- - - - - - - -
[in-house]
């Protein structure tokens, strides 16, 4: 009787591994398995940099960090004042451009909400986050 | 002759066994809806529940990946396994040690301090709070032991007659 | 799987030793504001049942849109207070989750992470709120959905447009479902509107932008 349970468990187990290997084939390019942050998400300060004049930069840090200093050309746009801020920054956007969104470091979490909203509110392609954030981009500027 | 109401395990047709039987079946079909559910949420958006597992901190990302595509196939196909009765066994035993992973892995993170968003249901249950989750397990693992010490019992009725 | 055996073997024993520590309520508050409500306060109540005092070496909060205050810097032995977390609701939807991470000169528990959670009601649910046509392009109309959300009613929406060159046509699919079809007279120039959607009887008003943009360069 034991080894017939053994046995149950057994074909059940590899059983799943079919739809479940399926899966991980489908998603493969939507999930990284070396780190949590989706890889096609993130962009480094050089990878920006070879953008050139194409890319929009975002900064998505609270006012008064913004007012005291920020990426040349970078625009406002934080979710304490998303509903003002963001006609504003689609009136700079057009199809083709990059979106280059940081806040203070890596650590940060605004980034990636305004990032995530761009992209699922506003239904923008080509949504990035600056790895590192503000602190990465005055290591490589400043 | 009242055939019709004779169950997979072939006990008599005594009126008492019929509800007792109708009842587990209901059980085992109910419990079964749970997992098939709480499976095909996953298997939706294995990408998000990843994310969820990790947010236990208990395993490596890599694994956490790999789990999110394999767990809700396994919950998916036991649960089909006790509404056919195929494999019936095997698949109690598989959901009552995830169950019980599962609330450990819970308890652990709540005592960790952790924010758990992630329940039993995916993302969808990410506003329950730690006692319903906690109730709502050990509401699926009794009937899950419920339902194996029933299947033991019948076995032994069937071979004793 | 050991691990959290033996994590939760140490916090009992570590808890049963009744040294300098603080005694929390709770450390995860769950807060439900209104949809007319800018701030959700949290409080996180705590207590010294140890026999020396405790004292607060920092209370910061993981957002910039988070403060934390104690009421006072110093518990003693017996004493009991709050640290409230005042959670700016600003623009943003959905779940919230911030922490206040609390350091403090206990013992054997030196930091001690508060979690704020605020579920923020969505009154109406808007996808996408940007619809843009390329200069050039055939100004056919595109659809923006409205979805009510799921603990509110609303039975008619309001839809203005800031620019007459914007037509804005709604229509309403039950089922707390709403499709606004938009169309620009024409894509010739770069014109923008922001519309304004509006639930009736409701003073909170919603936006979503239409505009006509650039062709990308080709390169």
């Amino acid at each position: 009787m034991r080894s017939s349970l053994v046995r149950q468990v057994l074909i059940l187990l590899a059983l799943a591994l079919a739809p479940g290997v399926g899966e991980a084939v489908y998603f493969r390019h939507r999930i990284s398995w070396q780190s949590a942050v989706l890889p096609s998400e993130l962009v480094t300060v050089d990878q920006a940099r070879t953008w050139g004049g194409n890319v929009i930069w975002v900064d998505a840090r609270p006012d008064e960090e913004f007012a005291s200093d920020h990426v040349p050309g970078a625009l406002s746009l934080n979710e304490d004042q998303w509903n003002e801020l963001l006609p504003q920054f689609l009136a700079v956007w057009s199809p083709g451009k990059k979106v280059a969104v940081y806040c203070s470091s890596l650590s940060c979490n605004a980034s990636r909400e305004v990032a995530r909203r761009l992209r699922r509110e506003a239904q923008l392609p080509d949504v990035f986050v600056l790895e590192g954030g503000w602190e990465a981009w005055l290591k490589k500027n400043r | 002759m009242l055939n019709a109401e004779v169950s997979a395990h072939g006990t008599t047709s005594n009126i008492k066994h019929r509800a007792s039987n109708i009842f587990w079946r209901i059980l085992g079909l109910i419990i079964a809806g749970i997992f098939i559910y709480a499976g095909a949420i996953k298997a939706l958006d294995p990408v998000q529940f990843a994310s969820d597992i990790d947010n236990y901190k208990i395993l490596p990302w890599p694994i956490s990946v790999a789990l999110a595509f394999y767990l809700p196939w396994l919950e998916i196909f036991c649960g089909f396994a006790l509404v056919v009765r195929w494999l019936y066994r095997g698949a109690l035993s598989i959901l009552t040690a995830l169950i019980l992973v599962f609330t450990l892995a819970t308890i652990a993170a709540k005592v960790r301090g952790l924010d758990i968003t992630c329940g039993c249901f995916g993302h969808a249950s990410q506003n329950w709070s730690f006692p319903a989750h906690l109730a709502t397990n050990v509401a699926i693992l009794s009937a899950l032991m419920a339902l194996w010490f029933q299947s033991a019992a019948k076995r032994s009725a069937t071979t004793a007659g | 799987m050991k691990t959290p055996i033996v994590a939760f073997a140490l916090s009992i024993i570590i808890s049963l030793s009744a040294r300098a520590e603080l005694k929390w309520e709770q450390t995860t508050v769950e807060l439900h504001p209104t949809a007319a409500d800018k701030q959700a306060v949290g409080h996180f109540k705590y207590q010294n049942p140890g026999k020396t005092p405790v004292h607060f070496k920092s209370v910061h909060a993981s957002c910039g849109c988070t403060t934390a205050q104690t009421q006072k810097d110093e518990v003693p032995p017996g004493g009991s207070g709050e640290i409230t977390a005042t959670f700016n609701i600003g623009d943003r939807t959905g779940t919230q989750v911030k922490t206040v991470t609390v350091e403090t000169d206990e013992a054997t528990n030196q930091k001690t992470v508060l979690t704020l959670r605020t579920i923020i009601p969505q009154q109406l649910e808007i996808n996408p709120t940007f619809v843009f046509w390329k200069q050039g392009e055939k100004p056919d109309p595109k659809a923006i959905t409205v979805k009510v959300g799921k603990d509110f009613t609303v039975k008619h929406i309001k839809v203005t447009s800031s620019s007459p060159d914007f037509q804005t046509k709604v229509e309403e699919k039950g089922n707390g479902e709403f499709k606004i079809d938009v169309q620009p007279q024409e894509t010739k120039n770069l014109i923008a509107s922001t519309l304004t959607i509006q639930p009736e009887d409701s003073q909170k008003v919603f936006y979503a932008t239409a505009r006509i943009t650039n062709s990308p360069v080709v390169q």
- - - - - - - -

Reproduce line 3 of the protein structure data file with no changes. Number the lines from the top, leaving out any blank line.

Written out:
């Amino acid at each position: 009787m034991r080894s017939s349970l053994v046995r149950q468990v057994l074909i059940l187990l590899a059983l799943a591994l079919a739809p479940g290997v399926g899966e991980a084939v489908y998603f493969r390019h939507r999930i990284s398995w070396q780190s949590a942050v989706l890889p096609s998400e993130l962009v480094t300060v050089d990878q920006a940099r070879t953008w050139g004049g194409n890319v929009i930069w975002v900064d998505a840090r609270p006012d008064e960090e913004f007012a005291s200093d920020h990426v040349p050309g970078a625009l406002s746009l934080n979710e304490d004042q998303w509903n003002e801020l963001l006609p504003q920054f689609l009136a700079v956007w057009s199809p083709g451009k990059k979106v280059a969104v940081y806040c203070s470091s890596l650590s940060c979490n605004a980034s990636r909400e305004v990032a995530r909203r761009l992209r699922r509110e506003a239904q923008l392609p080509d949504v990035f986050v600056l790895e590192g954030g503000w602190e990465a981009w005055l290591k490589k500027n400043r | 002759m009242l055939n019709a109401e004779v169950s997979a395990h072939g006990t008599t047709s005594n009126i008492k066994h019929r509800a007792s039987n109708i009842f587990w079946r209901i059980l085992g079909l109910i419990i079964a809806g749970i997992f098939i559910y709480a499976g095909a949420i996953k298997a939706l958006d294995p990408v998000q529940f990843a994310s969820d597992i990790d947010n236990y901190k208990i395993l490596p990302w890599p694994i956490s990946v790999a789990l999110a595509f394999y767990l809700p196939w396994l919950e998916i196909f036991c649960g089909f396994a006790l509404v056919v009765r195929w494999l019936y066994r095997g698949a109690l035993s598989i959901l009552t040690a995830l169950i019980l992973v599962f609330t450990l892995a819970t308890i652990a993170a709540k005592v960790r301090g952790l924010d758990i968003t992630c329940g039993c249901f995916g993302h969808a249950s990410q506003n329950w709070s730690f006692p319903a989750h906690l109730a709502t397990n050990v509401a699926i693992l009794s009937a899950l032991m419920a339902l194996w010490f029933q299947s033991a019992a019948k076995r032994s009725a069937t071979t004793a007659g | 799987m050991k691990t959290p055996i033996v994590a939760f073997a140490l916090s009992i024993i570590i808890s049963l030793s009744a040294r300098a520590e603080l005694k929390w309520e709770q450390t995860t508050v769950e807060l439900h504001p209104t949809a007319a409500d800018k701030q959700a306060v949290g409080h996180f109540k705590y207590q010294n049942p140890g026999k020396t005092p405790v004292h607060f070496k920092s209370v910061h909060a993981s957002c910039g849109c988070t403060t934390a205050q104690t009421q006072k810097d110093e518990v003693p032995p017996g004493g009991s207070g709050e640290i409230t977390a005042t959670f700016n609701i600003g623009d943003r939807t959905g779940t919230q989750v911030k922490t206040v991470t609390v350091e403090t000169d206990e013992a054997t528990n030196q930091k001690t992470v508060l979690t704020l959670r605020t579920i923020i009601p969505q009154q109406l649910e808007i996808n996408p709120t940007f619809v843009f046509w390329k200069q050039g392009e055939k100004p056919d109309p595109k659809a923006i959905t409205v979805k009510v959300g799921k603990d509110f009613t609303v039975k008619h929406i309001k839809v203005t447009s800031s620019s007459p060159d914007f037509q804005t046509k709604v229509e309403e699919k039950g089922n707390g479902e709403f499709k606004i079809d938009v169309q620009p007279q024409e894509t010739k120039n770069l014109i923008a509107s922001t519309l304004t959607i509006q639930p009736e009887d409701s003073q909170k008003v919603f936006y979503a932008t239409a505009r006509i943009t650039n062709s990308p360069v080709v390169q």